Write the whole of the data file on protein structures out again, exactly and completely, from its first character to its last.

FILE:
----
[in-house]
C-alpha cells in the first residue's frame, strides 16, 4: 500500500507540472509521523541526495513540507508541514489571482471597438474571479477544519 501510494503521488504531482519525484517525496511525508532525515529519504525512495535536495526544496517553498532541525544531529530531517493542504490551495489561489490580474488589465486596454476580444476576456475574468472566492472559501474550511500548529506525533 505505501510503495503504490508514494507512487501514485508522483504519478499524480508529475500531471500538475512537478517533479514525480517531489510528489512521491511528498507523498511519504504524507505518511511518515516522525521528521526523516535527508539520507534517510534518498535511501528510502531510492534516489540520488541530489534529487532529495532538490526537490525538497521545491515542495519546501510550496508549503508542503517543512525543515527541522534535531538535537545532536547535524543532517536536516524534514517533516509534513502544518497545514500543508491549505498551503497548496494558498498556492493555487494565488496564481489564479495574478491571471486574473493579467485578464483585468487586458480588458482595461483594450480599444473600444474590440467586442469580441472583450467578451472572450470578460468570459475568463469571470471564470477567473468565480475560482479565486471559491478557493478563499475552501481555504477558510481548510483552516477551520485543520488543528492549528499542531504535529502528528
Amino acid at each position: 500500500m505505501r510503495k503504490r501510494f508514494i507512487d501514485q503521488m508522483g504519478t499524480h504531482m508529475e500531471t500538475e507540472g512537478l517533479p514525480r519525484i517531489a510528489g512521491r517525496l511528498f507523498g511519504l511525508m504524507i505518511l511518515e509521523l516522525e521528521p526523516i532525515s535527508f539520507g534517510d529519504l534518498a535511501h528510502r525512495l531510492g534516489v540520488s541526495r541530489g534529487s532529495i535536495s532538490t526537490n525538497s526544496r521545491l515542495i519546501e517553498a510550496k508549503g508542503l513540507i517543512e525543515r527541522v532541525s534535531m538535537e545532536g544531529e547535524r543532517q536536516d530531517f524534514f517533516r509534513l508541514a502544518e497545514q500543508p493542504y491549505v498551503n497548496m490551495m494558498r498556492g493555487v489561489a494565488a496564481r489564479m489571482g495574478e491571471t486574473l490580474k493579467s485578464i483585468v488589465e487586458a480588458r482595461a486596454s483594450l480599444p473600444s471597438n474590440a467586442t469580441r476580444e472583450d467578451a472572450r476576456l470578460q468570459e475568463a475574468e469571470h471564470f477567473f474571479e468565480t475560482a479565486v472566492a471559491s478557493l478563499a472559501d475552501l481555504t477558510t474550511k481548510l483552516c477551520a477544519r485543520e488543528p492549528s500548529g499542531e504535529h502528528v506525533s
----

[in-house]
C-alpha cells in the first residue's frame, strides 16, 4: 500500500507540472509521523541526495513540507508541514489571482471597438474571479477544519 501510494503521488504531482519525484517525496511525508532525515529519504525512495535536495526544496517553498532541525544531529530531517493542504490551495489561489490580474488589465486596454476580444476576456475574468472566492472559501474550511500548529506525533 505505501510503495503504490508514494507512487501514485508522483504519478499524480508529475500531471500538475512537478517533479514525480517531489510528489512521491511528498507523498511519504504524507505518511511518515516522525521528521526523516535527508539520507534517510534518498535511501528510502531510492534516489540520488541530489534529487532529495532538490526537490525538497521545491515542495519546501510550496508549503508542503517543512525543515527541522534535531538535537545532536547535524543532517536536516524534514517533516509534513502544518497545514500543508491549505498551503497548496494558498498556492493555487494565488496564481489564479495574478491571471486574473493579467485578464483585468487586458480588458482595461483594450480599444473600444474590440467586442469580441472583450467578451472572450470578460468570459475568463469571470471564470477567473468565480475560482479565486471559491478557493478563499475552501481555504477558510481548510483552516477551520485543520488543528492549528499542531504535529502528528
Amino acid at each position: 500500500m505505501r510503495k503504490r501510494f508514494i507512487d501514485q503521488m508522483g504519478t499524480h504531482m508529475e500531471t500538475e507540472g512537478l517533479p514525480r519525484i517531489a510528489g512521491r517525496l511528498f507523498g511519504l511525508m504524507i505518511l511518515e509521523l516522525e521528521p526523516i532525515s535527508f539520507g534517510d529519504l534518498a535511501h528510502r525512495l531510492g534516489v540520488s541526495r541530489g534529487s532529495i535536495s532538490t526537490n525538497s526544496r521545491l515542495i519546501e517553498a510550496k508549503g508542503l513540507i517543512e525543515r527541522v532541525s534535531m538535537e545532536g544531529e547535524r543532517q536536516d530531517f524534514f517533516r509534513l508541514a502544518e497545514q500543508p493542504y491549505v498551503n497548496m490551495m494558498r498556492g493555487v489561489a494565488a496564481r489564479m489571482g495574478e491571471t486574473l490580474k493579467s485578464i483585468v488589465e487586458a480588458r482595461a486596454s483594450l480599444p473600444s471597438n474590440a467586442t469580441r476580444e472583450d467578451a472572450r476576456l470578460q468570459e475568463a475574468e469571470h471564470f477567473f474571479e468565480t475560482a479565486v472566492a471559491s478557493l478563499a472559501d475552501l481555504t477558510t474550511k481548510l483552516c477551520a477544519r485543520e488543528p492549528s500548529g499542531e504535529h502528528v506525533s